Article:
He also said that the union is moving ahead with plans for a monument to honour members who have been killed in construction accidents or died due to occupational diseases.
“We as an organization must remember their contribution and make sure what happened to them doesn’t happen again,” he noted.
As for future challenges, Gallagher said unions like the Operating Engineers are facing a right-wing movement that’s sweeping across North America.
He said unions must fight back because “that’s not the type of vision we have for our province.
“We know the value of working and having safe worksites but unfortunately mean-spirited Conservatism is sweeping across North America.”
The movement, he said, is threatening trade unions.
The Conservatives are “peddling” this vision of Utopia without unions and a system that would allow free riders, Gallagher said.
“We can’t let that happen – not on our watch. We have to fight that tooth and nail.”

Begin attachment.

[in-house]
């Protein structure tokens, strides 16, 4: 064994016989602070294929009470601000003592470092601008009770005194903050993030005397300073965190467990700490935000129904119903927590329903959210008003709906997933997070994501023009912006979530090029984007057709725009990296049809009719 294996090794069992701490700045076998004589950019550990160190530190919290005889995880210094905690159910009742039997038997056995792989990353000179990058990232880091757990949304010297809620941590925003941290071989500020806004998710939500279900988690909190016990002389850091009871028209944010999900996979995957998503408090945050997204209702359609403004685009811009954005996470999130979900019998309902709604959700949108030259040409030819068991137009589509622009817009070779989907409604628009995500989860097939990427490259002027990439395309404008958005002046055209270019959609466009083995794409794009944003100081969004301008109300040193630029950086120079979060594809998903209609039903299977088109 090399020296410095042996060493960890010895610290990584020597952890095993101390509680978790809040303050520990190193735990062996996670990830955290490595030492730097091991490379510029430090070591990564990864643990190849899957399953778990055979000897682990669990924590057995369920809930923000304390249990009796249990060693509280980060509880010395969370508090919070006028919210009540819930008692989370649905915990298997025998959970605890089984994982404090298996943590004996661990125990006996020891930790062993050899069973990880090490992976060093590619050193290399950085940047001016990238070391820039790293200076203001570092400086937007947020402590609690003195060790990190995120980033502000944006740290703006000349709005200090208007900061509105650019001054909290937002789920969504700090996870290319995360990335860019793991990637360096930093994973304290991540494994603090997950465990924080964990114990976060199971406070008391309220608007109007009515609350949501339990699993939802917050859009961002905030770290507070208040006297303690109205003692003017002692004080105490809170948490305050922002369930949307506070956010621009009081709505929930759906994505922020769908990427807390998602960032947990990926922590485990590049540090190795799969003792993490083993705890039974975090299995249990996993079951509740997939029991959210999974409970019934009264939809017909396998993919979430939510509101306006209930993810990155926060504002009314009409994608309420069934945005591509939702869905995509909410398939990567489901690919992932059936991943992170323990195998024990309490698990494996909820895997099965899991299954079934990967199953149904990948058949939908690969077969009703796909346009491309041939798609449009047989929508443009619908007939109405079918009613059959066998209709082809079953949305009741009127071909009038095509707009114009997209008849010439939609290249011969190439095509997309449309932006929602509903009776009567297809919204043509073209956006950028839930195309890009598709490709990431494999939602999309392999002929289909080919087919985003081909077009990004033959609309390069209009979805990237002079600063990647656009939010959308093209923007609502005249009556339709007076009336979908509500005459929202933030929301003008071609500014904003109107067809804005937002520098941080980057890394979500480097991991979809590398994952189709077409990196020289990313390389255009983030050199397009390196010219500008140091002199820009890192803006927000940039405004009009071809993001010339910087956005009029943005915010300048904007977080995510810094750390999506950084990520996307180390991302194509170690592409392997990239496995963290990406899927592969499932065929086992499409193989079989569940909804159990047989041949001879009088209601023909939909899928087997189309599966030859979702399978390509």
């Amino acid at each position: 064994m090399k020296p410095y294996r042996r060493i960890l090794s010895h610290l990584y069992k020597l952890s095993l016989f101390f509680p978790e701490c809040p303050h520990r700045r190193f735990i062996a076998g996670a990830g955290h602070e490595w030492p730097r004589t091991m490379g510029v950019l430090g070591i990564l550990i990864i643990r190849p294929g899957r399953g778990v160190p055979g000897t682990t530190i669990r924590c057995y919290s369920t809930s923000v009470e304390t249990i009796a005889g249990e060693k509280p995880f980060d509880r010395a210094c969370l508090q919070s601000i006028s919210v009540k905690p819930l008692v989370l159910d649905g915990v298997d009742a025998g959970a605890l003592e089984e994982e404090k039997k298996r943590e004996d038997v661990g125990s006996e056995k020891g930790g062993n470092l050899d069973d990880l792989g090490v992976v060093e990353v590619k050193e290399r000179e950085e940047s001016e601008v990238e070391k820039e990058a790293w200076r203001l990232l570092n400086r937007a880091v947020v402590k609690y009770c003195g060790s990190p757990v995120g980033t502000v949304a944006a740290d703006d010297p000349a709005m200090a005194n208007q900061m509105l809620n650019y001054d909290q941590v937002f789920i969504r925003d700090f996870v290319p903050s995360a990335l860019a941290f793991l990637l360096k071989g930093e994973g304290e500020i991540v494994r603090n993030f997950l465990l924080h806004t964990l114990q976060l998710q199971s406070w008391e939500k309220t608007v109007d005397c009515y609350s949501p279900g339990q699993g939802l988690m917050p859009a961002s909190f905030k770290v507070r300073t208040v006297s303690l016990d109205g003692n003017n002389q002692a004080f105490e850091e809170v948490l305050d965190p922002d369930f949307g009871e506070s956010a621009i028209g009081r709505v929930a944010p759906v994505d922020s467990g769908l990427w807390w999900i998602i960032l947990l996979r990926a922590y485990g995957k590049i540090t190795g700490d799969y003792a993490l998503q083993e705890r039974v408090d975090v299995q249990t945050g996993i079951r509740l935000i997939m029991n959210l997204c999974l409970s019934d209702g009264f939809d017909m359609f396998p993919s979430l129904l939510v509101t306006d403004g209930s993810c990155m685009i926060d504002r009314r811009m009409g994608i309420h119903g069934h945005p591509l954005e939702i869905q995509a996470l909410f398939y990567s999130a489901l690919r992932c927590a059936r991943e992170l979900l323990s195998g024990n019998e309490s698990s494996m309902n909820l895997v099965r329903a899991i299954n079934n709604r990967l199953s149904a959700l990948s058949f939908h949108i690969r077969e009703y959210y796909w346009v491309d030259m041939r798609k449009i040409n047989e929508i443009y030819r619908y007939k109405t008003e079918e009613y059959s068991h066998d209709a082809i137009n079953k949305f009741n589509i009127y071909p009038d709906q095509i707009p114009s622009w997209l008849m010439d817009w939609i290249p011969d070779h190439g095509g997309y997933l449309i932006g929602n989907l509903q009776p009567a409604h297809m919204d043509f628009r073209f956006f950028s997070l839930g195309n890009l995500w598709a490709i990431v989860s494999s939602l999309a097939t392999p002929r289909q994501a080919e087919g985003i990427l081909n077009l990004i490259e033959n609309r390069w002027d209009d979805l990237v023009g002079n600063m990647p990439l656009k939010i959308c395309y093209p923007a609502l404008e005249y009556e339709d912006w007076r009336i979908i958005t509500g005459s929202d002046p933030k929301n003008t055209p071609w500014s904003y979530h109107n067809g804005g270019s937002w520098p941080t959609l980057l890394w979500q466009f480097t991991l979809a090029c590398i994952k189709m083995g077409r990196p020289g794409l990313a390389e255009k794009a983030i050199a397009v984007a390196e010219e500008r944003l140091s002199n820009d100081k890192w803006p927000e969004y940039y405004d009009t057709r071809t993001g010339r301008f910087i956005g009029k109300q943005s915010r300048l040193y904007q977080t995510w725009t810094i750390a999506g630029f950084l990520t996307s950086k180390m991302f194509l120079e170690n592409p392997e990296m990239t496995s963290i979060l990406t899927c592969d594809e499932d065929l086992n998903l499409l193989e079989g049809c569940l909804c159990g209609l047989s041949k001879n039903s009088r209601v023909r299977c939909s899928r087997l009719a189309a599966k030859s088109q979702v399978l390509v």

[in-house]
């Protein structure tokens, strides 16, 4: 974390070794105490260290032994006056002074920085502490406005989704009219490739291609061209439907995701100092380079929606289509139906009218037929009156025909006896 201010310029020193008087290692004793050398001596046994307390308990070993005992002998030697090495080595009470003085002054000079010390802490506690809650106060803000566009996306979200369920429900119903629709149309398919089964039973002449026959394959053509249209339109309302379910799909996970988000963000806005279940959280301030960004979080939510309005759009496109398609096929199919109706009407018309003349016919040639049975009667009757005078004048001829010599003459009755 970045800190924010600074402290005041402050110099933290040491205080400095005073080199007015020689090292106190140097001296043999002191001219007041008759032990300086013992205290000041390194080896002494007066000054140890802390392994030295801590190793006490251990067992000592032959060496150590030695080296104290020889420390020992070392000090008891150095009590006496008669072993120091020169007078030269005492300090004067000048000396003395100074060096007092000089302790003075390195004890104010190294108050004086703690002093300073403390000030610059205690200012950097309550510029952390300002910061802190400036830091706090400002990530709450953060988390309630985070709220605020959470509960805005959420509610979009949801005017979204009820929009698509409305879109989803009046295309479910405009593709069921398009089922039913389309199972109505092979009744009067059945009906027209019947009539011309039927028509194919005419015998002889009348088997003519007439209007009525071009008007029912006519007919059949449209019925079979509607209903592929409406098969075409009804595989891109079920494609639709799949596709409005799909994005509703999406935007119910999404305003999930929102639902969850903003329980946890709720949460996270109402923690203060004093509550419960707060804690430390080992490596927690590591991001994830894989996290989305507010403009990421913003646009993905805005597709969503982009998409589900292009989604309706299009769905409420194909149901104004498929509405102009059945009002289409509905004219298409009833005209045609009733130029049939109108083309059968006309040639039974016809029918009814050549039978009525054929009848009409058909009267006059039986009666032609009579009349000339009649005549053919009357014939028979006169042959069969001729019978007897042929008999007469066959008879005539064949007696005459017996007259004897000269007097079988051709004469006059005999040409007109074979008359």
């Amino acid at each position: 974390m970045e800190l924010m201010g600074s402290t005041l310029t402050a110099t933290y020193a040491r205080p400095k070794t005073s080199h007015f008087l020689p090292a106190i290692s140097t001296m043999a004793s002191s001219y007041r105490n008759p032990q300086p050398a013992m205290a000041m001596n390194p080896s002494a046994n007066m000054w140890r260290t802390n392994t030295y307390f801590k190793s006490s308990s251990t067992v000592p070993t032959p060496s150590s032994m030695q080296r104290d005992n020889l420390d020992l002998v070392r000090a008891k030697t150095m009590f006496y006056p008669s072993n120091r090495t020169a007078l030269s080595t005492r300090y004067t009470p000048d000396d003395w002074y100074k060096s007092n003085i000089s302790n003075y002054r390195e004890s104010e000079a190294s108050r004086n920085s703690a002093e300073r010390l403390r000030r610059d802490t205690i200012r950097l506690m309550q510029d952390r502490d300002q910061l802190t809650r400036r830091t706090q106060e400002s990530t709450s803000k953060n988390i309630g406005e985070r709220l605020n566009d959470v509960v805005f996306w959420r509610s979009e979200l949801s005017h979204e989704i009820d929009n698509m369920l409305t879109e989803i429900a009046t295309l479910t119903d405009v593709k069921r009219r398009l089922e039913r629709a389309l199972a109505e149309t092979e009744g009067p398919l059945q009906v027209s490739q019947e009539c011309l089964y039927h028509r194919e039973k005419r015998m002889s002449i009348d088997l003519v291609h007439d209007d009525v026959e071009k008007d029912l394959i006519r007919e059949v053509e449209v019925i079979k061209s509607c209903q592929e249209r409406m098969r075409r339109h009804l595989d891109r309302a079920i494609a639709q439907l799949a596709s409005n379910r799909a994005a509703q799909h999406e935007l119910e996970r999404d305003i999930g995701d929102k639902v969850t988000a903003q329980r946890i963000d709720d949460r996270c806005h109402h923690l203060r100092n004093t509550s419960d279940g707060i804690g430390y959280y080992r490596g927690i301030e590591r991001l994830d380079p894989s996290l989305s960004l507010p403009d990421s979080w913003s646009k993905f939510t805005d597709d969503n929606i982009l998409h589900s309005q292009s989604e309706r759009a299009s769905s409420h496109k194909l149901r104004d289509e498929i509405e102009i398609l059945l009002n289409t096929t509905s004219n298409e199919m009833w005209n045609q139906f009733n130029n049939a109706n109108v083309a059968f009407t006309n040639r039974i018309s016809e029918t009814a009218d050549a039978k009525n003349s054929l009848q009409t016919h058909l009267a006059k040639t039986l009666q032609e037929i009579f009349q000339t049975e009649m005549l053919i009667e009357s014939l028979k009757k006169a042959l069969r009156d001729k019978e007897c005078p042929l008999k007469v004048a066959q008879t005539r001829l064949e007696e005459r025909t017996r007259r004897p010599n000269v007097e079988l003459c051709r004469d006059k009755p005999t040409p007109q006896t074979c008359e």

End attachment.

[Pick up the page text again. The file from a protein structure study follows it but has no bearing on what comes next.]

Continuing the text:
Gallagher said the U.S., which has 23 right-to-work states, has been going backwards and unions in Canada must make sure that this country does not follow suit.
“Be vigilant,” he told the audience. “Pay attention and don’t listen to nice-sounding slogans like right-to-work.”
Assistant business manager John W. Anderson spoke briefly at the event. He introduced the winners of the Douglas H. Campbell Awards for top crane apprentices in 2012. Winners were:

  • Sean Caveney – top mobile crane apprentice
  • Ryan Leyten – top tower crane apprentice

Dignitaries at the event included Oakville Mayor Rob Burton and Oakville MPP Kevin Flynn.
Scotty Newlands, who often sings O’Canada at Toronto Maple Leaf home games, sang the anthem. He later performed the ballad Danny Boy.

Operator Receives Safety Award

Local 793 operator Cedric LeBlanc was presented with the Kyle James Knox Memorial Award at the union’s annual dinner dance Nov. 16.
The award is named after Knox, a 24-year-old apprentice who was killed when a rotary drill rig collapsed in Toronto on Oct. 11, 2011. It is given to operators who go above and beyond the call of duty.
On Nov. 27, 2012, LeBlanc came to the rescue of crane operator Jean Marc Legault who was working in a crane at a jobsite in Ottawa.
Legault had accidentally sliced his wrist while cutting a grease tube, leading to a serious arterial bleed. He was in the cab of a crane 60 metres above ground level.
LeBlanc provided first-aid and helped bring Legault to ground level.
Legault recovered in hospital.